At that time, students in China had no choices in their education. Not in what, nor where they studied. They spent their years up to college doing nothing but study and prepare for college. They had to take an entrance exam which determined where and what they would study. They were able to list three choices each for an upper level college, a mid-level and low-level college. According to their score they were placed in a college. The needs of the state determined what they would study.
As a result, very few students were studying where or what they really wanted. They had no interest in what they were studying. Therefore no motivation. When they graduated, the state would determine where they would work and what work they would do. It could be totally different from what they studied. You could have a student who was studying education, to be a teacher, who really wanted to study engineering, and who would end up working in sales. There was no reason to do well in school. Everything was already determined for you. Today, the system is totally changed. Students do have choices in where and what they study. After graduation they have to find their own job. This means that there is competition for the jobs available. They must do well in school if they want to get a good job. Result, motivation to learn English.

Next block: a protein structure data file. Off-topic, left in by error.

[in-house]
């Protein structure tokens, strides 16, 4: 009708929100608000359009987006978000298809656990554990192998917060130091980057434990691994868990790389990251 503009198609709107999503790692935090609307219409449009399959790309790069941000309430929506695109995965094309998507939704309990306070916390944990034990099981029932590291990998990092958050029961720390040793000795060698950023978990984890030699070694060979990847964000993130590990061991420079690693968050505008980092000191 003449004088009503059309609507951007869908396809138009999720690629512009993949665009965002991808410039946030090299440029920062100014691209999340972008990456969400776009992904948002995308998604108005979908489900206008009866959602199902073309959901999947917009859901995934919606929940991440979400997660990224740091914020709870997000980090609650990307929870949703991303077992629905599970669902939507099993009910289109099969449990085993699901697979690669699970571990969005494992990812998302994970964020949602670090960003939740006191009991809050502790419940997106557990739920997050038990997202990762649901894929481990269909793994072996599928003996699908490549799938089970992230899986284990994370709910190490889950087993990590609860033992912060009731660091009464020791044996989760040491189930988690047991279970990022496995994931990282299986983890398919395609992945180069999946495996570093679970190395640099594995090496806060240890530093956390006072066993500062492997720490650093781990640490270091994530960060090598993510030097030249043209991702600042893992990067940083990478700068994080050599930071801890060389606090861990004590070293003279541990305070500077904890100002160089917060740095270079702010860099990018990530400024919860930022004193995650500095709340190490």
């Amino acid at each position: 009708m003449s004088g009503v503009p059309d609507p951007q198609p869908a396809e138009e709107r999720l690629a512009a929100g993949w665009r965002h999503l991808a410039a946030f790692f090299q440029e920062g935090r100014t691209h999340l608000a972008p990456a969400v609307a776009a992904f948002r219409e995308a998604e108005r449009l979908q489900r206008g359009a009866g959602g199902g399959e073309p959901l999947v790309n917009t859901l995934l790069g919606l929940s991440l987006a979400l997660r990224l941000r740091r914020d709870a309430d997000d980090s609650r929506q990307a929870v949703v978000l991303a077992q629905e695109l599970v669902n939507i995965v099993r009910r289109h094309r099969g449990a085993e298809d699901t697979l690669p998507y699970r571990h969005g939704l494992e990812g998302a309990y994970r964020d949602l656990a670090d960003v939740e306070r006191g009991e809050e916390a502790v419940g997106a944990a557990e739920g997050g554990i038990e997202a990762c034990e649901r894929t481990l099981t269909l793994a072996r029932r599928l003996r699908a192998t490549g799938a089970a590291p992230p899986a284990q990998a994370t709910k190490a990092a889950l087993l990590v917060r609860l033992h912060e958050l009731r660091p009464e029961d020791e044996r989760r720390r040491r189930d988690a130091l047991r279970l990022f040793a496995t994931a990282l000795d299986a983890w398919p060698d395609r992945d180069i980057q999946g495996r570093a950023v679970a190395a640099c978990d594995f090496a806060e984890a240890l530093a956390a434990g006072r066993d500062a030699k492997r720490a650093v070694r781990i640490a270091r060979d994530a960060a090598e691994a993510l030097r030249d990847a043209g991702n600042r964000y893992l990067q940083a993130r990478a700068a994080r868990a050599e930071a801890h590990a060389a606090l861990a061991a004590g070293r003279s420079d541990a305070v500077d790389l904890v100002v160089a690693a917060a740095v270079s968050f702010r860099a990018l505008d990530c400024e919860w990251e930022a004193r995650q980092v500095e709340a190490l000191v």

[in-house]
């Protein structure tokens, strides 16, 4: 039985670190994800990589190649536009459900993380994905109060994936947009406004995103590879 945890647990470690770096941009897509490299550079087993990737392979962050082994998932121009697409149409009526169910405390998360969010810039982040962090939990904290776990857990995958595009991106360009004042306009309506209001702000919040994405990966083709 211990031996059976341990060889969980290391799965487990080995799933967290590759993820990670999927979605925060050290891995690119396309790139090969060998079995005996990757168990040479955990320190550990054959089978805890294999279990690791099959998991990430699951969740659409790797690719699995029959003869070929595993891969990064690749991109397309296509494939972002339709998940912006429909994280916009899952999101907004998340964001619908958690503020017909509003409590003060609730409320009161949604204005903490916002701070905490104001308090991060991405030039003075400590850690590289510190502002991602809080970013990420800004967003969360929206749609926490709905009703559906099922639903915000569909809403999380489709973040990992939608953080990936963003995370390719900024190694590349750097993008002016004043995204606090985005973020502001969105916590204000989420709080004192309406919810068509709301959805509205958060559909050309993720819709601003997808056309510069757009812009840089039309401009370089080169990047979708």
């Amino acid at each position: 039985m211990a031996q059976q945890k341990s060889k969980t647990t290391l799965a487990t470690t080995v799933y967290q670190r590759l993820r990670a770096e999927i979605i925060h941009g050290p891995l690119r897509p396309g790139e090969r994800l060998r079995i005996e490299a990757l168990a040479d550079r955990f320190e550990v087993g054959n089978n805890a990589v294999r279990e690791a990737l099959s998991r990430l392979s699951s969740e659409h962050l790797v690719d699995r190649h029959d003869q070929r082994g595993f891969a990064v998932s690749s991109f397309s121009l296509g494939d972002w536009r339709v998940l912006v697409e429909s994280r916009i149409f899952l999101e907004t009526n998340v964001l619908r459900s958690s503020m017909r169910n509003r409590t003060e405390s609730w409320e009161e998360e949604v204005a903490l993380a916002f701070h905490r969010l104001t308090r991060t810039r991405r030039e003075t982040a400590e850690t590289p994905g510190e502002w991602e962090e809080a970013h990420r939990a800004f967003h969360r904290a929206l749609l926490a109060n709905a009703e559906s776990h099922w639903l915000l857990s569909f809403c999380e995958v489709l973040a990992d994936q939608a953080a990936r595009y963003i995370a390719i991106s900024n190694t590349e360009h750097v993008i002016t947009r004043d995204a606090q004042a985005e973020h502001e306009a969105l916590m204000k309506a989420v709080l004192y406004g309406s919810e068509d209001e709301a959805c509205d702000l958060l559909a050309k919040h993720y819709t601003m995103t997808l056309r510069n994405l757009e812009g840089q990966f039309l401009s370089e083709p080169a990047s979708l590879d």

I had a picture in my mind of these diligent students that had total respect for their teachers and were hard working in their studies. Wrong!
In order to be effective in teaching any subject, you´ve got to have some resources. I was given a photocopy of an American English textbook that had the worst dialogues I´ve ever read. At least each student had a photocopy of the book also.
Every year when I came back to the US for the summer break, the first thing I would do is go to a bookstore for ESL books, and to an office supply store for pens and paper.
After a couple of years different materials started showing up in stores in Shenyang. Magazines, written for the college student, with accompanying cassettes became popular with the students. A newspaper titled "21st Century" was used a lot by me. It had grammar lessons in it. It was inexpensive and I could afford to buy several copies for students to share. Listening lessons could be taped from shortwave radio from Voice of America and BBC with their special English programs..